Tuesday, June 12, 2007

What, Charles Taylor worry?

Former Liberian dictator Charles Taylor is on trial in The Hague, facing charges of war crimes and crimes against humanity. So why doesn't he appear to be very concerned about his fate?

Specifically, Taylor is being taken to task for his role in fueling a nasty civil war in Liberia's neighbor, Sierra Leone. Somewhat comically, Taylor is facing absolutely no charges regarding his much more prominent role in starting an incredibly bloody war in his own country. The "Special Court for Sierra Leone" must know about how Charles Taylor's 1989 armed rebellion against then president Samuel K. Doe led to nearly 17 years of bloodshed and mayhem inside Liberia, but curiously, nobody inside the cogs of the travesty of the international justice system appears to have given that much thought. Instead, he was arrested for the crime of supplying arms and cash to an illiterate warlord in Sierra Leone.

Taylor was set to be tried by the infamously impotent International Criminal Court, but due to predictable procedural and bureaucratic foul ups, they'd decided that "too much time" had passed to try Taylor under their auspices, leading to the current "Special Court for Sierra Leone", which is a hybrid organization convened by the United Nations and Sierra Leone. How, exactly, the world's most lethargic international organization and Sierra Leone managed to convene a court to take care of Charles Taylor is baffling enough, but the question of how Charles Taylor has managed to escape justice in Liberia is even more confusing.

When Taylor was finally forced out of office, he was offered (and accepted) refuge in Nigeria. However, the Nigerians bowed to international (and more specifically, American) pressure to do something with Taylor, and promptly sent him back to Liberia. Liberia's current democratically elected President, Ellen Johnson-Sirleaf, formally requested that Taylor be sent back to Liberia. After his return, he was arrested at the airport by Liberian police, and sent just as swiftly via UN helicopter to Sierra Leone. At no point does Johnson-Sirleaf appear to have publicly discussed so much as the possibility of bringing Taylor to account for crimes committed during his reign in Liberia, and offered no explanation for why she was so eager to comply with the demands of the United Nations and so reticent to keep him in Liberia for trial there.

Some of the usual explanations come to mind. Liberia had not yet rebuilt its judicial institutions after the civil war, which is valid, but frankly, Sierra Leone's judicial institutions were in no better shape than Liberia's. Then there's the canard about "political unrest" in Liberia should Taylor face trial, but that doesn't hold much water, either. By the time Taylor was forced out of office, there wasn't a political faction loyal to Taylor remaining in Liberia powerful enough to do anything at all.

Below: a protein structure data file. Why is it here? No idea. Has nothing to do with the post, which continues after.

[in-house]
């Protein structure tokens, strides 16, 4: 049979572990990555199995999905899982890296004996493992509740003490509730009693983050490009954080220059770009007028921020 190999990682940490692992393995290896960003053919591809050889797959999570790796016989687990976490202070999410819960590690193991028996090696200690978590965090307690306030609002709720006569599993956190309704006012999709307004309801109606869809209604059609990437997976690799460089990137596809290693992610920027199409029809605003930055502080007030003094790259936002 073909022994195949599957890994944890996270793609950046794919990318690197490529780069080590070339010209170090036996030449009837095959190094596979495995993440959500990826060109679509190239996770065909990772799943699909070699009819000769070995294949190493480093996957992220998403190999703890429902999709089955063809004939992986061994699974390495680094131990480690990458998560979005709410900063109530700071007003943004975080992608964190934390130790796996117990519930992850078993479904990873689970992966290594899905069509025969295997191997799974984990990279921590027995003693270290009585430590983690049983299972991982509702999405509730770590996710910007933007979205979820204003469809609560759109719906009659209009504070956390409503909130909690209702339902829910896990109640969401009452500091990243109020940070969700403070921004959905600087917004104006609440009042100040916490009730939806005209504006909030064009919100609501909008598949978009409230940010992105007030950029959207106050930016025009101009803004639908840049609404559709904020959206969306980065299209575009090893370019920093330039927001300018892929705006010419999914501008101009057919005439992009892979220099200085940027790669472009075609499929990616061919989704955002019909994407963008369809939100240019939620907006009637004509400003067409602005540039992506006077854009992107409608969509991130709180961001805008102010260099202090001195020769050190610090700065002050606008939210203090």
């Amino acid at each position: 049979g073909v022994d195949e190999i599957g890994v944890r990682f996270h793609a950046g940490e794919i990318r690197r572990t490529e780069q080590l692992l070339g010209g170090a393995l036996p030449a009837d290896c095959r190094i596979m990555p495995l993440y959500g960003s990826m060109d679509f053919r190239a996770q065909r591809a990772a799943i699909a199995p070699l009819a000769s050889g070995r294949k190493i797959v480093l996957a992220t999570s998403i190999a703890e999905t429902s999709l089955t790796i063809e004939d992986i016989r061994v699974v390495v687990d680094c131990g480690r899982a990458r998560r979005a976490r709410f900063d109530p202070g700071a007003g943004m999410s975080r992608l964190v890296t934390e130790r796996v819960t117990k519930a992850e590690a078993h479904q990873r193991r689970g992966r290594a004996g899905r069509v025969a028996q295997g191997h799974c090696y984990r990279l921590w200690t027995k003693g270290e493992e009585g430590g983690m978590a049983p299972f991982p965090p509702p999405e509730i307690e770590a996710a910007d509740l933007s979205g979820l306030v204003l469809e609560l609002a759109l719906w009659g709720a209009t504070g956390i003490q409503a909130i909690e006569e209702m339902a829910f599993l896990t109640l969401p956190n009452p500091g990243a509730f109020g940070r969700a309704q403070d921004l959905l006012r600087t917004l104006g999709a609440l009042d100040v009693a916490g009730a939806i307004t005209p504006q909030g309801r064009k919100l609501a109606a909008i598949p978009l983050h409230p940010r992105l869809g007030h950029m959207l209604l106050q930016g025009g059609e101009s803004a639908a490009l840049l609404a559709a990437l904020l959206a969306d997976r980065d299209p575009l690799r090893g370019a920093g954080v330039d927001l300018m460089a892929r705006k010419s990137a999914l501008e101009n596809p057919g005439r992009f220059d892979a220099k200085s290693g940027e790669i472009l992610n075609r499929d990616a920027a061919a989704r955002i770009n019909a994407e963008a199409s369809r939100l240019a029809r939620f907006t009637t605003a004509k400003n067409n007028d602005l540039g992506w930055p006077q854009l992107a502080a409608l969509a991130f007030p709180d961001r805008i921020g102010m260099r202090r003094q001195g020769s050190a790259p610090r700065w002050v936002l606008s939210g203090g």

Whatever the reason, Taylor is doubtlessly relieved. He's currently facing victor's justice in the Netherlands, with the worst possible outcome being life in a cushy jail cell, complete with cable TV, maid service, and croissants for breakfast. He could be in Liberia facing victim's justice - which could very well have led him to a life sentence in a Liberian jail, surrounded by hostile countrymen who remember the chaos Taylor caused only too well. For Taylor, the decision was a no brainer. Hell, he might even beat the rap for all anyone knows. The entire Taylor trial as it stands now is being treated like a laboratory experiment in international bureaucracy, with the outcome being seen as less infinitely important than "the learning process". Apparently, Slobodan Milošević really threw a wrench in the works by having the gall to die before his interminable experiment with the same process concluded. Happily for international bureaucrats everywhere they can try again, as Milošević's death now leaves Charles Taylor as the newest guinea pig for the process. The chances that the Special Court trial hits a fatal snag and declares a mistrial on procedural grounds aren't all that remote. On the other hand, Taylor's conviction and punishment in Liberia would practically be guaranteed.

The lesson here for aspiring dictators is: in the event of ouster, please surrender immediately to whatever international legal organization you can, as quickly as possible before you find yourself being judged and imprisoned by your own victims. Charles Taylor would certainly agree with me on this one.

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